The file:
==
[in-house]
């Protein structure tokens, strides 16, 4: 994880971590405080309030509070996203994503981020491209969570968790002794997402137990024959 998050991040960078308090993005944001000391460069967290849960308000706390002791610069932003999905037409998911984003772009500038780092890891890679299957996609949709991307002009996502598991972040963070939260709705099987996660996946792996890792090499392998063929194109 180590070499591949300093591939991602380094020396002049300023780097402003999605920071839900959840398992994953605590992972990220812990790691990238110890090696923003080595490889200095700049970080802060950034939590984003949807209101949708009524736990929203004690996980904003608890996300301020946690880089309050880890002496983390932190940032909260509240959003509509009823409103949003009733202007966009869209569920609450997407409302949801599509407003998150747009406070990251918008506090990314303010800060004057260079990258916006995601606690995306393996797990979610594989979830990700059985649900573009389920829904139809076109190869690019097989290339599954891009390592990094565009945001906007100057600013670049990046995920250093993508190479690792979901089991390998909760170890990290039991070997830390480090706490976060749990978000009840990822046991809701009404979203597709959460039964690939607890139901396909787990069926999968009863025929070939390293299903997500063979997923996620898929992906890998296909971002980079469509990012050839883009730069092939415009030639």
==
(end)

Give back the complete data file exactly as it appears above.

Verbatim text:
[in-house]
């Protein structure tokens, strides 16, 4: 994880971590405080309030509070996203994503981020491209969570968790002794997402137990024959 998050991040960078308090993005944001000391460069967290849960308000706390002791610069932003999905037409998911984003772009500038780092890891890679299957996609949709991307002009996502598991972040963070939260709705099987996660996946792996890792090499392998063929194109 180590070499591949300093591939991602380094020396002049300023780097402003999605920071839900959840398992994953605590992972990220812990790691990238110890090696923003080595490889200095700049970080802060950034939590984003949807209101949708009524736990929203004690996980904003608890996300301020946690880089309050880890002496983390932190940032909260509240959003509509009823409103949003009733202007966009869209569920609450997407409302949801599509407003998150747009406070990251918008506090990314303010800060004057260079990258916006995601606690995306393996797990979610594989979830990700059985649900573009389920829904139809076109190869690019097989290339599954891009390592990094565009945001906007100057600013670049990046995920250093993508190479690792979901089991390998909760170890990290039991070997830390480090706490976060749990978000009840990822046991809701009404979203597709959460039964690939607890139901396909787990069926999968009863025929070939390293299903997500063979997923996620898929992906890998296909971002980079469509990012050839883009730069092939415009030639």